by Florentina Gutierrez, Library Assistant
As I work remotely during this time, one of my projects has been to find digitized versions of the Society’s Dowse Library books. One that caught my eye is called An Account of Persons Remarkable for Their Healthy and Longevity, written by a physician, Thomas John Graham (1795?-1876), and published in London in 1829. This book was meant as a supplement to another book by the same author, entitled Sure Methods of Improving Health and Prolonging Life. An Account of Persons Remarkable for Their Healthy and Longevity was meant to provide examples of people that have lived healthy lives and which support the advice given in the former book.
What piqued my interest in An Account of Persons Remarkable for Their Health and Longevity was not a need for advice in improving/extending my own life, but rather my curiosity as to what was thought to lead to healthy life nearly 200 years ago. Would the advice be completely different from what we hear today? Would the book suggest that people do things that we now consider unhelpful, unhealthy, or even dangerous? I have to say, I was surprised by how sound the advice actually was for the most part and most of it sounded like things experts say today. However, this surprise is coming from the perspective of someone who has little knowledge about the state of medicine/knowledge of the human body during the early 19th century.
John Thomas Graham starts of the book by saying that the “principal natural indications of long life are:
- To be descended from long-lived parents
- To be of a calm, contented, and cheerful disposition
- To have a just symmetry
- To be a long and sound sleeper” (Graham 1-2)
Graham then goes on to explain why he believes these all to be true. At least two of these seem to be somewhat controllable aspects of our lives that many of us strive for today, trying to be content and happy as well as sleeping enough each night. While overall, these “indications of a long life” seem almost obvious, Graham relies on mostly anecdotal evidence and some of the claims he makes in support of the above are not ones I’ve heard before. For example, Graham says that “in hot climates, the human frame is too hastily brought to maturity to last long” (Graham 28).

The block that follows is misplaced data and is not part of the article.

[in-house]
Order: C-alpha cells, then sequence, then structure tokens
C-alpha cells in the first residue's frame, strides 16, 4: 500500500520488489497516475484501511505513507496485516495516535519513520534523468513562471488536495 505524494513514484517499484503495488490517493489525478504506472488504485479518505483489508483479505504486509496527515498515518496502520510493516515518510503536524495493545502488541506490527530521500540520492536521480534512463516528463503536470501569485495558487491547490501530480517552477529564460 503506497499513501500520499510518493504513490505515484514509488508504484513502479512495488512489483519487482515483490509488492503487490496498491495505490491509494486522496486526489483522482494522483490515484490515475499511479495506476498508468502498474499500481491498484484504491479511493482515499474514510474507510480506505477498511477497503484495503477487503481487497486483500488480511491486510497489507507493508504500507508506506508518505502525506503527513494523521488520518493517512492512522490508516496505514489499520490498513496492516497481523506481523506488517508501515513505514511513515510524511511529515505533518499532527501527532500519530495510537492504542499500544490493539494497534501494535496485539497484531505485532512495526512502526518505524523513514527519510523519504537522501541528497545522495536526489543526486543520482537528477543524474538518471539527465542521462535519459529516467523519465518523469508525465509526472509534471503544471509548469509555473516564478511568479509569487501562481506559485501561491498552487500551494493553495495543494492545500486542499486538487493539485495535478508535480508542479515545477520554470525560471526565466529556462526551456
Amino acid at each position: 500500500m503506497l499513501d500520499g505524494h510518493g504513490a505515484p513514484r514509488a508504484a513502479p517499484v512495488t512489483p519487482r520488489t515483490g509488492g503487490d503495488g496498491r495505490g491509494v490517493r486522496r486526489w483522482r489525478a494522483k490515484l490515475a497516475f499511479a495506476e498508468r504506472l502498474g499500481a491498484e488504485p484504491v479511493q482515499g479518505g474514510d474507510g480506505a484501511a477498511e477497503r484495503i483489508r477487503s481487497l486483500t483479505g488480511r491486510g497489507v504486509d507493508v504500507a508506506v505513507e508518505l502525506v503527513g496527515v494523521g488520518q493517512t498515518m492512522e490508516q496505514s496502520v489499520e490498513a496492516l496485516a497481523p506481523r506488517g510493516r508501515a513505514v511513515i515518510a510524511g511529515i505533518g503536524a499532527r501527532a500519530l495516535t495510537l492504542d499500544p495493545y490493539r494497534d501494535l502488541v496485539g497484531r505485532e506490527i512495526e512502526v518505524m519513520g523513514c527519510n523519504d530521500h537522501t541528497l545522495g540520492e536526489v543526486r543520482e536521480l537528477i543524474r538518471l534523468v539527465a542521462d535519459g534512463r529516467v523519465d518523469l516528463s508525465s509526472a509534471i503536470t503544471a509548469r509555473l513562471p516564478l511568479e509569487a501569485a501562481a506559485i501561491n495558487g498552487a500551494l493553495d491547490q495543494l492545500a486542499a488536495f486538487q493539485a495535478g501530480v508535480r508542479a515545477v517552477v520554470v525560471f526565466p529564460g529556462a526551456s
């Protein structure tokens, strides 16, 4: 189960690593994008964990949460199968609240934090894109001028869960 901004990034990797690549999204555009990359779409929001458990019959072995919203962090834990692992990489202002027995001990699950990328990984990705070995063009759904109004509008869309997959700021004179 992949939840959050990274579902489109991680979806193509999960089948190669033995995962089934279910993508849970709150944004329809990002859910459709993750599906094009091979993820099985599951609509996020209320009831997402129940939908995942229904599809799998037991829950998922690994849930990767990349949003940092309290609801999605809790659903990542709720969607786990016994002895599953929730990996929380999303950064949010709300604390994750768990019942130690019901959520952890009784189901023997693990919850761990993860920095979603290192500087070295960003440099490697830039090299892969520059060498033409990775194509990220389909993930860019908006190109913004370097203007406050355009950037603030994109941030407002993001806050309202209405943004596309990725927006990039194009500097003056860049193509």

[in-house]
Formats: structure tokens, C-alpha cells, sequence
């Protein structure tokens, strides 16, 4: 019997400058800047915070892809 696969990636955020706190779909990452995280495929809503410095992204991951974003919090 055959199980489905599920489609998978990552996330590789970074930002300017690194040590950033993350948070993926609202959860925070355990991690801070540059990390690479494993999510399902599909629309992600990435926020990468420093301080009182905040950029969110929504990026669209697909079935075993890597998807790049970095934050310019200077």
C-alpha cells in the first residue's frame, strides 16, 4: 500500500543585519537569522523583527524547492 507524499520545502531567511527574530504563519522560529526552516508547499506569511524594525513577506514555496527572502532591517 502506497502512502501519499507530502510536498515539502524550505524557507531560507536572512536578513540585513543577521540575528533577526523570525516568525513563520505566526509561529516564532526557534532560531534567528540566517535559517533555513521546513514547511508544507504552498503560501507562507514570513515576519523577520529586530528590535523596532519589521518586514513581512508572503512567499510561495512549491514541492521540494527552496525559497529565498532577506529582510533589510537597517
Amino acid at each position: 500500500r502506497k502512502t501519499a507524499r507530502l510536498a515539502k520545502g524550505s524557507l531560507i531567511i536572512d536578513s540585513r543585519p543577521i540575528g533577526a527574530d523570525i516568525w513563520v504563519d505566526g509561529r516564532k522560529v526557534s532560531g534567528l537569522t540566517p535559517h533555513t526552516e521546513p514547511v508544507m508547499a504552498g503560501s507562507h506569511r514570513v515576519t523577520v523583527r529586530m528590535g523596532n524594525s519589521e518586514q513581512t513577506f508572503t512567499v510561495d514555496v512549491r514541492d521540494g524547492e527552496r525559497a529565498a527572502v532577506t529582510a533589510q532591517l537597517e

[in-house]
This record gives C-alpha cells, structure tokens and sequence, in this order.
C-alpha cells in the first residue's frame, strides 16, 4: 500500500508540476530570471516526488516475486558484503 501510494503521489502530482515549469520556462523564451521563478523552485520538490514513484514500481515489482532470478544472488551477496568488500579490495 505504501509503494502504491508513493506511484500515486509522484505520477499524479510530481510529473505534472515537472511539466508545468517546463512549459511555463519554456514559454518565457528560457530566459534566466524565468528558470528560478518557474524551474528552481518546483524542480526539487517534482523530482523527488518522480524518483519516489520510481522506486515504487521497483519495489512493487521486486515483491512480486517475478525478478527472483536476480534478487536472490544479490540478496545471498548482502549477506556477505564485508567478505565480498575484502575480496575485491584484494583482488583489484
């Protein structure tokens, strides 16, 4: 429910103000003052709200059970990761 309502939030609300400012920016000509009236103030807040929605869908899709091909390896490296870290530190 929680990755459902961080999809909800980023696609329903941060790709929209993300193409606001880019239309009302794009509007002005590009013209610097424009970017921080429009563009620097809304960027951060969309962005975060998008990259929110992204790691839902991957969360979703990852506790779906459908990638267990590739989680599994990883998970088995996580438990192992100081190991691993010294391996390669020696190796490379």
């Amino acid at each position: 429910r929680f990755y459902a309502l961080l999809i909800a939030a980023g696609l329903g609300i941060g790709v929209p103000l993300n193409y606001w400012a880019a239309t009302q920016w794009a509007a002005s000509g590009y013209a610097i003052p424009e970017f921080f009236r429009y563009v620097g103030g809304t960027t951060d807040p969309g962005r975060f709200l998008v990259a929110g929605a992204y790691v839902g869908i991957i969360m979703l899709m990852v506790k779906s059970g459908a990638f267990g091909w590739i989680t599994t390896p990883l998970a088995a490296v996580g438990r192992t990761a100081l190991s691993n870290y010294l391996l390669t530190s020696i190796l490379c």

In his book he also refers to other more functional tips on how to have a prolonged life, which are based on a book written in 1648! (Almost 200 years before Graham wrote his own book). The list is long and mostly revolves around eating habits- again most seem to offer sound advice. Here’s the paraphrased list (Graham 33-38):
- Don’t over eat or you won’t be able to exercise
- Only have moderate amounts of exercise, food, drink, sleep, etc.
- Do not eat if you have not yet digested your last meal
- Don’t eat the same amount of food for each meal
- If you eat too much during a meal, eat less later
- Chew all your food before you swallow
- Proportion your drinks to the amount of solid food you’re eating
- Don’t eat too many different things at the same time
- Try abstaining from eating a meal once a week (maybe dinner), especially if you are not very hungry
- Try to exercise (probably just means move around) once a day and preferably before a meal
- Eat liquids and soft foods before dry and solid foods
- Try not to eat or drink in between meals
- Try to have a bowel movement every day
- Do not eat food that is too cold or too hot
- Sleep between 6 and 8 hours
- Do not try to read, write or reflect deeply after having a full meal
- Don’t exercise heavily right after eating
- Don’t drink (alcohol) on an empty stomach
- Don’t drink too much wine
- Eat only soft bread
- Try not to eat dairy
- Don’t eat fish often, when you do it should be “tender and well-dressed”
Out of all of these suggestions, I have to say I only found number 16 questionable and most others I have heard before. Perhaps the author thought that in the same way that you shouldn’t exert your body after eating a meal, you should also not exert your mind. And it’s true that many of us probably need a nap after a full meal! Although I have definitely been known to snack while I read.
After offering these tips, Graham goes on to describe people who lived particularly long lives- one of which he claimed lived to the age of 169! This man was named Henry Jenkins, said to have been born in 1501 and died in 1670. Graham refers to other unnamed authors who attest to this man’s age at death and Jenkins himself is said to have testified as to his old age under oath. Wikipedia also notes that his death, at least, can be trusted to be accurate as it is noted on a parish register. Besides his age, Jenkins is known to have been a fisherman in old age and then have gone on to begging- prior to this, nothing much is known. As to his “healthy” habits, Jenkins is said to have swum through rivers and had a “diet [that] was course and sour” (Graham 63-65)!
Unfortunately, I could not find additional information on the life of the author himself, John Thomas Graham, online, besides the fact that he wrote other medicine-related books. However, if you would like to read more of this book and his other book on Sure Methods of Improving Health and Prolonging Life, you can find them here and here. Of course, I would suggest referring to modern books and physicians if you are looking for medical advice for improving your health.
Graham, Thomas J. An Account of Persons Remarkable for Their Health and Longevity. London, Simpkin and Marshall, 1829.